21 August 2007

Embracing the Incompetence of Perpetual Adolescence

If a society is to preserve its stability and a degree of continuity, it must know how to keep its adolescents from imposing their tastes, attitudes, values, and fantasies on everyday life.
—Eric Hoffer

It is the child in man that is the source of his uniqueness and creativeness, and the playground is the optimal milieu for the unfolding of his capacities and talents.
--Eric Hoffer

These quotes begin to reveal the complexity of maturing into adulthood. Youthful energy is always useful, whereas youthful petulance and naive impulsivity can make fools of persons of any age.

27 percent of adult children striking out on their own return home to live at least once; and that 46 percent of adult couples regard their parents’ houses as their “real” homes.7 Over in Italy, nearly one in three thirty-somethings never leave that “real” home in the first place.8 Neither have 25 percent of American men, ages eighteen to thirty.9 Maybe this helps explain why about one-third of the fifty-six million Americans sitting down to watch SpongeBob SquarePants on Nickelodeon each month in 2002 were between the ages of eighteen and forty-nine.10 (Nickelodeon’s core demographic group is between the ages of six and eleven.) These are grown-ups who haven’t left childhood. Then again, why should they? As movie producer and former Universal marketing executive Kathy Jones put it, “There isn’t any clear demarcation of what’s for parents and what’s for kids. We like the same music, we dress similarly.”11

...In considering what I like to call “the death of the grown-up,” it’s important to keep a fix on this fact: that for all but this most recent episode of human history, there were children and there were adults. Children in their teen years aspired to adulthood; significantly, they didn’t aspire to adolescence. Certainly, adults didn’t aspire to remain teenagers.

...The National Academy of Sciences has, in 2002, redefined adolescence as the period extending from the onset of puberty, around twelve, to age thirty.5 The MacArthur Foundation has gone farther still, funding a major research project that argues that the “transition to adulthood” doesn’t end until age thirty-four.6

The Death of the Grownup by Diana West takes one look at the perpetual youth culture that has worked its will upon most western societies. Ms. West suggests that a society that attempts to focus upon youthful attitudes and proclivities to the exclusion of mature concerns, may be setting itself up for a hostile takeover. In this case, the hostiles would be Islamic supremacists.

The takeover would be demographic (differential birthrates) and by force of will--the barbarians who are willing to take the issue of control to an extreme that the "civilised but perpetual adolescents" cannot bring themselves to do.

Readers of Al Fin blog may recognise the much-mentioned issue of "psychological neoteny"--the perpetual incompetence of pampered adolescence--in my description of West's book.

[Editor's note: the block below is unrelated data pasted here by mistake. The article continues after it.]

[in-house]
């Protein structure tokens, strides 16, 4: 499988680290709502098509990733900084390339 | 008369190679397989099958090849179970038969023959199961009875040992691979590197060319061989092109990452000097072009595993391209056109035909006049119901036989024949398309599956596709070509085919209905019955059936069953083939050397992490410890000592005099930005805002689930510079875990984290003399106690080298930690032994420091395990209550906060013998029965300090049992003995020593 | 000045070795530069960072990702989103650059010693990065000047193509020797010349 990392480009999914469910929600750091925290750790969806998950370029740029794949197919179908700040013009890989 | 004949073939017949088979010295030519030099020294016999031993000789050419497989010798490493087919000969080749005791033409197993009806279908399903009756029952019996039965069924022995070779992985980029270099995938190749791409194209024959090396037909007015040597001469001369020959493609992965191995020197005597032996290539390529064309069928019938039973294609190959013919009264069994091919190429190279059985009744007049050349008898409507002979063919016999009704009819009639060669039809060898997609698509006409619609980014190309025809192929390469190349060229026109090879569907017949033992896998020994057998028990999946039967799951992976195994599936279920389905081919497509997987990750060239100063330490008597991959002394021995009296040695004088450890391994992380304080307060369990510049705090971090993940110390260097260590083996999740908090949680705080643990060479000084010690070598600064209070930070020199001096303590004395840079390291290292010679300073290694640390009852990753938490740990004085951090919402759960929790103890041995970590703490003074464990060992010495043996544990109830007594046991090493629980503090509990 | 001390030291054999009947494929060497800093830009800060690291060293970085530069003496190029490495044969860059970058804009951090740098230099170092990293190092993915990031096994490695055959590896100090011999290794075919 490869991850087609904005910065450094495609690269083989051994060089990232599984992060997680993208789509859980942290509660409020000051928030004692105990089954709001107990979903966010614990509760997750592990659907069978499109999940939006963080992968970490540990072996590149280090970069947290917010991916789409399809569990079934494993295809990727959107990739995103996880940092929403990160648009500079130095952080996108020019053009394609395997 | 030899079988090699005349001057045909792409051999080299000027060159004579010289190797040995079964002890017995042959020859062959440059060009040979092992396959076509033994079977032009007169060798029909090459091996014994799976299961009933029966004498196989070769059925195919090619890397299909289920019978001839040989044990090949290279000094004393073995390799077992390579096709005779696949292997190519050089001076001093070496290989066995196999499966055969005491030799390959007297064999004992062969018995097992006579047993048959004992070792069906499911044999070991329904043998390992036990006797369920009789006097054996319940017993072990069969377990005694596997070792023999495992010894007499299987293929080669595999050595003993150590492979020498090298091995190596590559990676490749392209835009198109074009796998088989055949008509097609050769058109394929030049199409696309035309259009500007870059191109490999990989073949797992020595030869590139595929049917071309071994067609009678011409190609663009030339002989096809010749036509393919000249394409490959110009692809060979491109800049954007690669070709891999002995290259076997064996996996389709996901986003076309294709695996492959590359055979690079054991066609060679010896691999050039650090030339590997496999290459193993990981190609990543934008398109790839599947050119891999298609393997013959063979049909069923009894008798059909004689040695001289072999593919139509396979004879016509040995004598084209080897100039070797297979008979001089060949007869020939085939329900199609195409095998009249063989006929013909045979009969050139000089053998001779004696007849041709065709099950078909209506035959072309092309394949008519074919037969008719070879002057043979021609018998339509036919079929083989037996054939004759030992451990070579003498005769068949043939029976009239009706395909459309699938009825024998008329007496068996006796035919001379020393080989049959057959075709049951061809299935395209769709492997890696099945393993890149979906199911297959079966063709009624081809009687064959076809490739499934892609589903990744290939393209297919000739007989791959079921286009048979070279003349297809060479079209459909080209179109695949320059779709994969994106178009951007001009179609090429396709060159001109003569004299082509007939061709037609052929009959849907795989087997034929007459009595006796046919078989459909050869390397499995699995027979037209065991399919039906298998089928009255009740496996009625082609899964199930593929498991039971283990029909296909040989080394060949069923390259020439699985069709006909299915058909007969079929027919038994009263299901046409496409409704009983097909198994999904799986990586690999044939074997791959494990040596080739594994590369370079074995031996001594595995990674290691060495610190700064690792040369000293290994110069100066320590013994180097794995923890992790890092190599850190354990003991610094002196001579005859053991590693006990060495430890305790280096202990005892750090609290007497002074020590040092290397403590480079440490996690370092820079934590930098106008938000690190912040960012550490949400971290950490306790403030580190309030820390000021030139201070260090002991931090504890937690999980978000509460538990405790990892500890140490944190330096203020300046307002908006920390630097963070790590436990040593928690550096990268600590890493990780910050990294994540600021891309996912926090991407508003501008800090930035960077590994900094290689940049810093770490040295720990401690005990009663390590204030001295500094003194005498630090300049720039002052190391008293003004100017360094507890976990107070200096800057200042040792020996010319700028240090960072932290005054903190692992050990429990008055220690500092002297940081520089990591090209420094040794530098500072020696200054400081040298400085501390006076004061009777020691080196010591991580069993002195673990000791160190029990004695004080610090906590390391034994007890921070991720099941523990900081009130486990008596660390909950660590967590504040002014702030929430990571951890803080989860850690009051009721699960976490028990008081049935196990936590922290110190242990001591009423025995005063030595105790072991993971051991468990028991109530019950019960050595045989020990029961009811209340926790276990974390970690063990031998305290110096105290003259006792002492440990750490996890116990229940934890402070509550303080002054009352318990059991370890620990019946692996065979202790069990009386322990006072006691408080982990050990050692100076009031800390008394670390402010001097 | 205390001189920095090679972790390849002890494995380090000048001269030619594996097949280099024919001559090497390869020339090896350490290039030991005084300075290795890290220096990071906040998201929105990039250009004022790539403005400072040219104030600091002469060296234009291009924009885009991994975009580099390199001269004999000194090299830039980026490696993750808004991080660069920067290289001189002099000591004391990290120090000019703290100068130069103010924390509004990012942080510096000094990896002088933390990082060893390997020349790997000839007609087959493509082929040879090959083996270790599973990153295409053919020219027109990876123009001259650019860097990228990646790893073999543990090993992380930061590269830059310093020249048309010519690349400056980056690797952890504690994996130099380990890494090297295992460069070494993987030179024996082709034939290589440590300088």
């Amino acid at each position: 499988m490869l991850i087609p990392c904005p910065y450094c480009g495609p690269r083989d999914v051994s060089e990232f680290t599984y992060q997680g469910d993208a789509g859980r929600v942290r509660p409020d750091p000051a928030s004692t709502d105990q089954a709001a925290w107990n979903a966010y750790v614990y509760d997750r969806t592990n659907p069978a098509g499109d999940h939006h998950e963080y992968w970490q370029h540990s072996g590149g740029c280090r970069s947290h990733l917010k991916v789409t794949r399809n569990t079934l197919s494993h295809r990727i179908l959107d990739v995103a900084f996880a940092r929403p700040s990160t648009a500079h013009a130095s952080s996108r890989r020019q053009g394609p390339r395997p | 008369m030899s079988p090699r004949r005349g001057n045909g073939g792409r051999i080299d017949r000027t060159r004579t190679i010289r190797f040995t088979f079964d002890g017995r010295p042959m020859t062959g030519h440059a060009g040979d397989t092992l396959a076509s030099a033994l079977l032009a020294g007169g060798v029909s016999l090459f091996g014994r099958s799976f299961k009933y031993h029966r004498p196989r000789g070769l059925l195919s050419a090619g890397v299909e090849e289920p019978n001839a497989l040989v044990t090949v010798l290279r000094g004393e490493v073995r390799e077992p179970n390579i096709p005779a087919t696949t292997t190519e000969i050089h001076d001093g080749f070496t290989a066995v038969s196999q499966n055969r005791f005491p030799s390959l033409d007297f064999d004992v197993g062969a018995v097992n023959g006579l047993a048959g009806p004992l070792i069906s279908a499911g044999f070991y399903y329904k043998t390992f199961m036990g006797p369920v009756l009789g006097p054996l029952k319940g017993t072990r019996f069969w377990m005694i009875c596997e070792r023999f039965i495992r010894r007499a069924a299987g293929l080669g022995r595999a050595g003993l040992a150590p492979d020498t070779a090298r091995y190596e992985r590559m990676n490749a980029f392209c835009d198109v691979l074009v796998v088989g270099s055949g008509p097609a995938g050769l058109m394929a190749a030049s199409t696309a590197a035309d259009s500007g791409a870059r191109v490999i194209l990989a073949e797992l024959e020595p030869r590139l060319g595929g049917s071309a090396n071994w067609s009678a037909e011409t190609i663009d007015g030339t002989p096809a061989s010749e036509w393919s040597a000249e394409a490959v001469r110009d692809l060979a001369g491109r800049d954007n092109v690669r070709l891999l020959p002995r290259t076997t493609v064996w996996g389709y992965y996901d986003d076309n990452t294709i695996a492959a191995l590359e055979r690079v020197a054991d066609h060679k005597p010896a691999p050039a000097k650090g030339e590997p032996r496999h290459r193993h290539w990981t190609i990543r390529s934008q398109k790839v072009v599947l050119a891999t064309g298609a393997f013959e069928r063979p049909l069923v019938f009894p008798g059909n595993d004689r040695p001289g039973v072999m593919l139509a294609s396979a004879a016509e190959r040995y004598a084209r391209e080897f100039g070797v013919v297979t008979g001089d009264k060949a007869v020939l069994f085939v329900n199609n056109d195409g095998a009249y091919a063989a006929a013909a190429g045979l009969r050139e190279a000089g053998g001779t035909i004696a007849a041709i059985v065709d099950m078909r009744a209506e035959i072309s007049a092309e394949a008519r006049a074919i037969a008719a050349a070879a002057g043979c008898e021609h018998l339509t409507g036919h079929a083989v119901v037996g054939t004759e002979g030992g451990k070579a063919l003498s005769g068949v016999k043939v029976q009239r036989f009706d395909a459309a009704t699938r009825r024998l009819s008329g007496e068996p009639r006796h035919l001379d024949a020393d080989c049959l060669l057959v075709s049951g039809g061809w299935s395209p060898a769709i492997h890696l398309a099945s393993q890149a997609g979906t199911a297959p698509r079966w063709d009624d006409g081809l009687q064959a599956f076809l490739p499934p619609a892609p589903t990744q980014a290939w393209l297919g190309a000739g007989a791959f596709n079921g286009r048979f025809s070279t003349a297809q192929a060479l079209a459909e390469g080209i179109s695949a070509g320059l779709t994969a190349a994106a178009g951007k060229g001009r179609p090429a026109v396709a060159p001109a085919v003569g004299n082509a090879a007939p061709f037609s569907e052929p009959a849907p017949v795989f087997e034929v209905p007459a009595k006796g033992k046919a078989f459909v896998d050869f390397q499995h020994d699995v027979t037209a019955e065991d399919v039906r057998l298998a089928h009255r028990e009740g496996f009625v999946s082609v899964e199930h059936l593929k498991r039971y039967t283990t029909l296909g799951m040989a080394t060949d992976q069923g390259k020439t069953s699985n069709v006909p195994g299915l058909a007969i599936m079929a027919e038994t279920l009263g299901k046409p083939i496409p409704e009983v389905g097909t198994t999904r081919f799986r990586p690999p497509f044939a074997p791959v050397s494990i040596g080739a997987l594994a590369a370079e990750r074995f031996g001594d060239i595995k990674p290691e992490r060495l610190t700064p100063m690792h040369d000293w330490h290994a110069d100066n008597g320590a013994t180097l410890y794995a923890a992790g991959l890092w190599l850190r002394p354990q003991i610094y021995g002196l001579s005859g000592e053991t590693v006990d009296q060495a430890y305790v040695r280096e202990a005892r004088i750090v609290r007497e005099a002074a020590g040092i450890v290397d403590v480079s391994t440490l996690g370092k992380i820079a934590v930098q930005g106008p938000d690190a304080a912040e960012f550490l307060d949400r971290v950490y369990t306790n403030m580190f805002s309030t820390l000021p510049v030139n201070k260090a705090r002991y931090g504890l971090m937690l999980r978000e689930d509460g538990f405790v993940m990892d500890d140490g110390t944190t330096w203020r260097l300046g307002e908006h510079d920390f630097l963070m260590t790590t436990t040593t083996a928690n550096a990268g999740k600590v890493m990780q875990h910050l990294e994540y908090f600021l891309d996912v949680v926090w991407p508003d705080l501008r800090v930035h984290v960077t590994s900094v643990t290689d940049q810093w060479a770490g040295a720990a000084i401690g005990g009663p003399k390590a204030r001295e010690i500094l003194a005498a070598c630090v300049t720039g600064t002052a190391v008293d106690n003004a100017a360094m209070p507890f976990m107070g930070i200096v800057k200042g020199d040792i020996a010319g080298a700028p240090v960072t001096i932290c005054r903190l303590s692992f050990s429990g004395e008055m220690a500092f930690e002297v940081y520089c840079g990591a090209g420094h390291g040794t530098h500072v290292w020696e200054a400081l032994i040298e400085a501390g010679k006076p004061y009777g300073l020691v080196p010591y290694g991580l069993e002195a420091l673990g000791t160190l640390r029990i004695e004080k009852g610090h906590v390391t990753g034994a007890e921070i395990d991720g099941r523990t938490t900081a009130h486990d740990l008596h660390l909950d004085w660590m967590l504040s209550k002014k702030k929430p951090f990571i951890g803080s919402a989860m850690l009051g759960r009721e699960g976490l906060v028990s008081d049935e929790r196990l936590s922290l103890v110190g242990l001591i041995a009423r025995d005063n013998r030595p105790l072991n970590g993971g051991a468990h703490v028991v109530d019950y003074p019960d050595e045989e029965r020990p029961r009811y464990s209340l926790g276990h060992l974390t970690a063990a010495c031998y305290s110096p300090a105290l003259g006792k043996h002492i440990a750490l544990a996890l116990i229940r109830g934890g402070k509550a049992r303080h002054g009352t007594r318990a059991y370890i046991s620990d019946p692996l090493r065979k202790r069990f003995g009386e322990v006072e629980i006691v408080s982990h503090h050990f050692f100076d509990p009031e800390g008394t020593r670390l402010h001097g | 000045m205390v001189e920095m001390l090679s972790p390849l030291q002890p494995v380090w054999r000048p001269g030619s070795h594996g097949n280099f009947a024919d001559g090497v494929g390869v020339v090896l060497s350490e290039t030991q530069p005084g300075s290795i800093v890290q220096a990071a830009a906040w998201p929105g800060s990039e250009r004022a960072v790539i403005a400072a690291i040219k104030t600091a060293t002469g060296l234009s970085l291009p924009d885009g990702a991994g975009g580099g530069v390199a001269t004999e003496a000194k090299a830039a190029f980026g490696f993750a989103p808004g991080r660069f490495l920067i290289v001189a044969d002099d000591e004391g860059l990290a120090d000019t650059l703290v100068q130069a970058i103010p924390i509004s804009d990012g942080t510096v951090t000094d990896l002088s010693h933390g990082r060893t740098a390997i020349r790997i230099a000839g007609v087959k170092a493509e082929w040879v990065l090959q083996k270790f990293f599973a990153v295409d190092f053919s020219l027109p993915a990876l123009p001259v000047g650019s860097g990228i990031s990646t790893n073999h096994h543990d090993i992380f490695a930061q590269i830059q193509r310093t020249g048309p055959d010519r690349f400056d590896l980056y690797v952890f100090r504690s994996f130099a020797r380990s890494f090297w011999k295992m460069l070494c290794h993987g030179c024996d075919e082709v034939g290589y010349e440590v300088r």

Another book with overlapping concerns is The Case Against Adolescence by Robert Epstein. Epstein touches on another Al Fin concern with psychological neoteny--society's unwillingness to expose adolescents to the adult world of work and responsibility.

North American attitudes toward adolescence are certainly dysfunctional, and may even lead to increased vulnerability to outside threats. It is worthwhile to consider these concerns while there is time to address them.

The tenured incompetents who run much of academia and the media do not want ordinary people to concern themselves with these issues, since they consider the education of youth and the public to be their exclusive purview.

It is up to us, how long we allow them to believe that.

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Anonymous Anonymous said...

This story struck me as evidence of how immature our society has become. Somehow, it seems grown-ups just would not act this way.


Tuesday, 21 August, 2007  
Blogger AntiCitizenOne said...

Western cultures don't really have a ceremony for their children becoming adults.

Most other cultures do. Maybe you could look into this aspect more?

Wednesday, 22 August, 2007  
Blogger al fin said...

don: Yes, I agree.

anticitizenone: Good point. I'll add the label "rite of passage" to this posting, to point to postings dealing with that issue.

Wednesday, 22 August, 2007  
Blogger Audacious Epigone said...

Seems to me the rite of passage used to be something along the lines of: "Okay, you're eighteen. Time to move out and move on."

Not anymore. Many boomers may have felt they leapt into the world too soon, and overreacted in the other direction with their own children. That was certainly the case for my dad, who moved away from home before he'd even turned 18, worked, went to school, and lived in a hole in the wall. I left home when I was 22. Even at that point, he didn't want me to, despite well-paying work and savings.

Thursday, 23 August, 2007  
Blogger al fin said...

Joseph Kett wrote a very informative book on Rites of Passage, looking at the 1800s particularly.

When you combine Kett's book with John Taylor Gatto's book on the history of American education, you get an amazing look at pre-baby boom "adolescence" and passaging to adulthood.

We really are living in a never-never land.

Monday, 27 August, 2007  

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“During times of universal deceit, telling the truth becomes a revolutionary act” _George Orwell

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